Londoners take more glum-faced selfies than residents of other world cities, according to a data project. Analysis of images uploaded publicly on to Instagram in September found that the London style of selfie-taking was one of a restrained upright pose.
he New Yorker is arguably the primary venue for complex contemporary fiction around, so I often wonder why the cover shouldn’t, at least every once in a while, also give it the old college try? In the past, the editors have generously let me test the patience of the magazine’s readership with experiments in narrative elongation: multiple simultaneous covers, foldouts, and connected comic strips within the issue. This week’s cover, “Mirror,” a collaboration between The New Yorker and the radio program “This American Life,” tries something similar. Earlier in the year, I asked Ira Glass (for whose 2007-2009 Showtime television show my friend John Kuramoto, d.b.a. “Phoobis,” and I did two short cartoons) if he had any audio that might somehow be adapted, not only as a cover but also as an animation that could extend the space and especially the emotion of the usual New Yorker image. I knew that Ira was the right person to go to with this experiment in storytelling form, because he’s probably one of the few people alive making a living with a semiotics degree.
Have the people who write this “old man yells at cloud” material ever actually used a smartphone? Sure, they can often be used to play pointless games like Flappy Bird or Crossy Road or Shooty Skies or LinkedIn, but they can also be used to — are you sitting down? — connect to people. Yes, it’s surprising to learn, but all that connection technology that’s put into modern smartphones that’s designed to let it connect to WiFi and cellular networks and such can actually be used to let you connect to other people with similar type devices who are in other locations. It’s true!
Don McCullin, one of the world’s finest photographers of war and disaster, said the digital revolution meant viewers could no longer trust the truthfulness of images they see. He said photography had been “hijacked” because “the digital cameras are extraordinary. I have a dark room and I still process film but digital photography can be a totally lying kind of experience, you can move anything you want … the whole thing can’t be trusted really.”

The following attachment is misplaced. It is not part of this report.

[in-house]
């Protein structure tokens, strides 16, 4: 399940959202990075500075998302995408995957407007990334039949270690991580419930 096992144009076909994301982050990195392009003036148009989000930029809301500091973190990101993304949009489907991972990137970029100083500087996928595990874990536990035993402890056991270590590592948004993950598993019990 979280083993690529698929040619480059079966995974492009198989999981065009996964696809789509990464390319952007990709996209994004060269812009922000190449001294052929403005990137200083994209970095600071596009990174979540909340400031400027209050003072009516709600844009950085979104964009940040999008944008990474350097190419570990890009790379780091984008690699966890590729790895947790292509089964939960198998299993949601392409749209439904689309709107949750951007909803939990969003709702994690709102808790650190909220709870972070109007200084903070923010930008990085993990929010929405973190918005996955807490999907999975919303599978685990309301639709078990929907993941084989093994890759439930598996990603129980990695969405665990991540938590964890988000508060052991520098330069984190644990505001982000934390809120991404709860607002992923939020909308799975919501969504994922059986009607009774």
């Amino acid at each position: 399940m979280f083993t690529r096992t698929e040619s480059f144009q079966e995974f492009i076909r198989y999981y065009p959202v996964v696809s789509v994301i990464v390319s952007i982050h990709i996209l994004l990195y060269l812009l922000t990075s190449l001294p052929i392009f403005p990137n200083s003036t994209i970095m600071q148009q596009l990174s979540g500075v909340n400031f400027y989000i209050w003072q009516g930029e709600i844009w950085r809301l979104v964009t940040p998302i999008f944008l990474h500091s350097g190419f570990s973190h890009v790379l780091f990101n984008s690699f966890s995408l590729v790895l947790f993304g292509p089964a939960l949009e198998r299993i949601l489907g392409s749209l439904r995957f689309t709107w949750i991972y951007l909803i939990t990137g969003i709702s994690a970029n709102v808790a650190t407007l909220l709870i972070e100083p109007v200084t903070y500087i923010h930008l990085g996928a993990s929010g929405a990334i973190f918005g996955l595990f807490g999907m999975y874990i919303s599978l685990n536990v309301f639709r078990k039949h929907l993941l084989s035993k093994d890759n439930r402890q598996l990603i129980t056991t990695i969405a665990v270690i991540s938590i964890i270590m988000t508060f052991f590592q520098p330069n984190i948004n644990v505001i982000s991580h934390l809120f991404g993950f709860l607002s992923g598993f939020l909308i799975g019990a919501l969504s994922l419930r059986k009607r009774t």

Everything we ever needed to know about how to live our lives is most likely to be found in a Roald Dahl book. Not only did Dahl create some of children’s literature’s most unforgettable characters in tales that transcend the generations, what is perhaps most captivating about his work is that, beneath the wonderfully eccentric stories, there always lies a warm sentiment in his words to inspire both young and old. Here are some of the greatest philosophical quotes from one of our favourite authors of all time.
the Rijksmuseum in Amsterdam has come up with a masterpiece of a campaign called #Startdrawing that encourages guests to sketch rather than snap pictures of its works of art.
The Rijksmuseum hasn’t outright banned the use of cameras or mobile phones on its premises, but it has strongly discouraged it by displaying an image of a crossed-out camera right above its main entrance.
Rijksmuseum believes that media has devolved a visit to a museum into “a passive and superficial experience,” according to its website.
Tintin expert Benoit Peeters has been appointed as the UK’s first ever comics professor, in a move which Lancaster University said marked its “full academic commitment” to comic book art. Peeters, author of a biography of Tintin’s creator Hergé and other titles about the quiffed Belgian adventurer, will take up his three-year post as visiting professor in graphic fiction and comic art next summer. He will, said Lancaster, be delivering a series of lectures, running creative writing workshops and supervising post-graduate students. The university described his appointment to what it said was the first such position in the UK as “significant”, adding that it demonstrates its “full academic commitment to placing comic book art not just in its creative writing and literature department, but also across its wider disciplines, including philosophy”.
Paperback advertises itself as “sweet and lovely, with just a touch of the mustiness of aged paper”, which sounds nice, I guess, though I wonder how it would go down socially: “Wow, you smell lovely, sort of like the Encyclopedia Britannicas in my grandad’s cellar.” Which is not to say that people should always give off the odour you expect them to – ask anyone who has ever worn Dzing! by L’Artisan Parfumeur, which is great, and smells like cardboard.
“Designers are problem solvers”, says James Roberts, a graduate of Loughborough University’s product design degree. Given an open brief for his final year project, Roberts was looking for a problem to solve. The 2013 Panorama documentary Saving Syria’s Children, which highlighted he plight of premature refugee babies dying from lack of access to incubators, provided the perfect engineering challenge: “I saw a problem and it was fun to solve it. It was an obvious need.”